Respiratory allergies are a major health problem for many people worldwide. Epidemiologic data indicate that the incidence of allergies is continuing to rise.1 Experts estimate that allergic rhinitis affects 20% of all adults and 40 % of children in the U.S.2 Allergic rhinitis is a leading cause of doctor visits and missed work/school due to chronic illness.2 Approximately 16.7 million physician office visits per year are attributed to allergic rhinitis.2,3
Allergies are due to an overreaction of the immune system to environmental substances. Respiratory allergies can be caused by almost any airborne particle, but the most common triggers are animal dander, feathers, fabrics, dust, molds and pollen.4 Allergic rhinitis caused by a reaction to plant pollen is also known as hay fever.4
When an allergen enters the respiratory system of susceptible individuals, it triggers an allergic response. Cells called mast cells (a type of white blood cell) release histamine, which sets off a series of events that cause swelling and inflammation.5 In allergic rhinitis, the resulting symptoms include mucus production, sneezing, congestion, runny nose and itchy, watery eyes.
Allergic rhinitis can affect individuals throughout the year but is particularly prevalent during the spring season (from late May to the end of June) and is referred to as seasonal allergic rhinitis. Respiratory allergies can occur in conjunction with, and contribute to the development of, other conditions. These include asthma and sinusitis.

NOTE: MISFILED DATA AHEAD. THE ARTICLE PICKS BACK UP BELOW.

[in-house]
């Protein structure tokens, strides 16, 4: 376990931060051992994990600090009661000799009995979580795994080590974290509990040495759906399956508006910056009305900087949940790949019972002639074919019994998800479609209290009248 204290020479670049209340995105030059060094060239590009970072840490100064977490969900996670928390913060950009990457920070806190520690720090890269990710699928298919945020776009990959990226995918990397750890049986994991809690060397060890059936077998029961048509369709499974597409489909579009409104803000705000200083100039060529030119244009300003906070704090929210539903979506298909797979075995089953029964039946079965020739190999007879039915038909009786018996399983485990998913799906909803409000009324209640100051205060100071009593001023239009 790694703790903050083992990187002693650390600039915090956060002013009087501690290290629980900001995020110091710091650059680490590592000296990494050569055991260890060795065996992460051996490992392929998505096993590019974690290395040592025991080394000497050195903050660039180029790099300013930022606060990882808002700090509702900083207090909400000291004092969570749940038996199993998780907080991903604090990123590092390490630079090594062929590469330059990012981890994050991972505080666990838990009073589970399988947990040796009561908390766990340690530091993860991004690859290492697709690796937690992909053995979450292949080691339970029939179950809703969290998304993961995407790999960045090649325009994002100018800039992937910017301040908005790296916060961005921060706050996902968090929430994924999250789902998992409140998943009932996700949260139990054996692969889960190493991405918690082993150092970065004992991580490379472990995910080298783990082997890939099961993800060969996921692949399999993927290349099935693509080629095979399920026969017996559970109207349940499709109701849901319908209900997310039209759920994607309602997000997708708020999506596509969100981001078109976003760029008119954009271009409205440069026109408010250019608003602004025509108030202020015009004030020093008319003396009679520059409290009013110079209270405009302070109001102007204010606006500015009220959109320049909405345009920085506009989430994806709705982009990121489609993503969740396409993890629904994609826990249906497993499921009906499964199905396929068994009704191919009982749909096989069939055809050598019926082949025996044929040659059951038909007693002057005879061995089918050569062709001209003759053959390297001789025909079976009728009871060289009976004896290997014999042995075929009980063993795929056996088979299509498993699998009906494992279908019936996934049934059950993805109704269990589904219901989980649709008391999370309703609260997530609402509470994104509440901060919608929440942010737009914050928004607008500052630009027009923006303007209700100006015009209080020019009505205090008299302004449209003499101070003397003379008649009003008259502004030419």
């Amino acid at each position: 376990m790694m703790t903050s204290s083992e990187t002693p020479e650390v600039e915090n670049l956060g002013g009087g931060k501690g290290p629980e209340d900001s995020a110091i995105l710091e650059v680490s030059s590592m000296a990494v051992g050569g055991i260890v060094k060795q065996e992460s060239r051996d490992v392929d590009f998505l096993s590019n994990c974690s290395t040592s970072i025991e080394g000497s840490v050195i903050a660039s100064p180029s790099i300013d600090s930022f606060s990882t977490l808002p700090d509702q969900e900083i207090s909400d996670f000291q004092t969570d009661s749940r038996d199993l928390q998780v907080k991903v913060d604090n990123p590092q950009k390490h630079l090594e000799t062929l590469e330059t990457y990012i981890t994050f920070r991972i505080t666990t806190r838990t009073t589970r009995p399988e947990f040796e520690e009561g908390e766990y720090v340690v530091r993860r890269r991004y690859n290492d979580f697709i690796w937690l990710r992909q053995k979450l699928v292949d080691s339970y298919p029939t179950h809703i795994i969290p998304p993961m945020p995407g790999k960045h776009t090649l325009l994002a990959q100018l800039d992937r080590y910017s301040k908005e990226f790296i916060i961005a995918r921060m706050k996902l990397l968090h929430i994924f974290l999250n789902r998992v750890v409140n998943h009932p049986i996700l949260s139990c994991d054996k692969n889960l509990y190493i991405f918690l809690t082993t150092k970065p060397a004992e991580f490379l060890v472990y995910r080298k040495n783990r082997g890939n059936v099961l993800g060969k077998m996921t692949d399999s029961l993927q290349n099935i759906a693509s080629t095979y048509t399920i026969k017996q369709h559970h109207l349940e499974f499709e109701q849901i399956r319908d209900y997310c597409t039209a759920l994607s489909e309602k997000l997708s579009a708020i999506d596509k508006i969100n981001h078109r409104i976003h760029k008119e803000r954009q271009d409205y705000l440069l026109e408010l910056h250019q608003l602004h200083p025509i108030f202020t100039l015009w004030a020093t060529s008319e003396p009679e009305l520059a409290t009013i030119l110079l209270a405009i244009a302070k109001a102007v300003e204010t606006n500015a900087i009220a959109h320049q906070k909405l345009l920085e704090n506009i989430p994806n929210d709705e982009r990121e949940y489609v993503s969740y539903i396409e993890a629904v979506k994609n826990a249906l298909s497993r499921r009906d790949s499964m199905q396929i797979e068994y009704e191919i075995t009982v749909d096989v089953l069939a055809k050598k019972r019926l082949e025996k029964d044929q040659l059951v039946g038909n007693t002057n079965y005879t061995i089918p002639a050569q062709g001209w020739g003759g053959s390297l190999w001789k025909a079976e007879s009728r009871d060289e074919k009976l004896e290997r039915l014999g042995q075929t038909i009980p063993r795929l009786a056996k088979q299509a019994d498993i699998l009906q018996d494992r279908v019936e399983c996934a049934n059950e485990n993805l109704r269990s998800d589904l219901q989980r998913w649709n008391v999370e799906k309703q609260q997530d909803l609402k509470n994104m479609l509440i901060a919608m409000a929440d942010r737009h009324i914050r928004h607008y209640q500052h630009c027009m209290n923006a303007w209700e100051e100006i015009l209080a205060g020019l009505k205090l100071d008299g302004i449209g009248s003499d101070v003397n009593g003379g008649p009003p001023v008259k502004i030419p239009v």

Nature’s Sunshine offers a variety of products that are commonly recommended to support the respiratory system as it battles seasonal allergies.
1. The UCB Institute of Allergy. Epidemiology. 2009. Available at: https://www.theucbinstituteofallergy.com/patientspublic/knowbetteryourallergy/epidemiology/index.asp
Accessed March 12, 2009.
2. American Academy of Allergy, Asthma & Immunology. Allergy Statistics. 1996-2009. Available at: https://www.aaaai.org/media/resources/media_kit/allergy_statistics.stm Accessed March 12, 2009.
3. CDC. National Center for Health Statistics: Fast Stats A-Z, Vital and Health Statistics, Series 10, no. 13. 1999. Web: https://www.cdc.gov/nchs/fastats/allergies.htm
4. National Library of Medicine. Medline Plus: Allergic Rhinitis. 1997-2009. Available at: https://www.nlm.nih.gov/medlineplus/ency/article/000813.htm Accessed March 12, 2009.
5. The Internet Encyclopedia of Science. Histamine. 2009. Available at: https://www.daviddarling.info/encyclopedia/H/histamine.html Accessed March 13, 2009.
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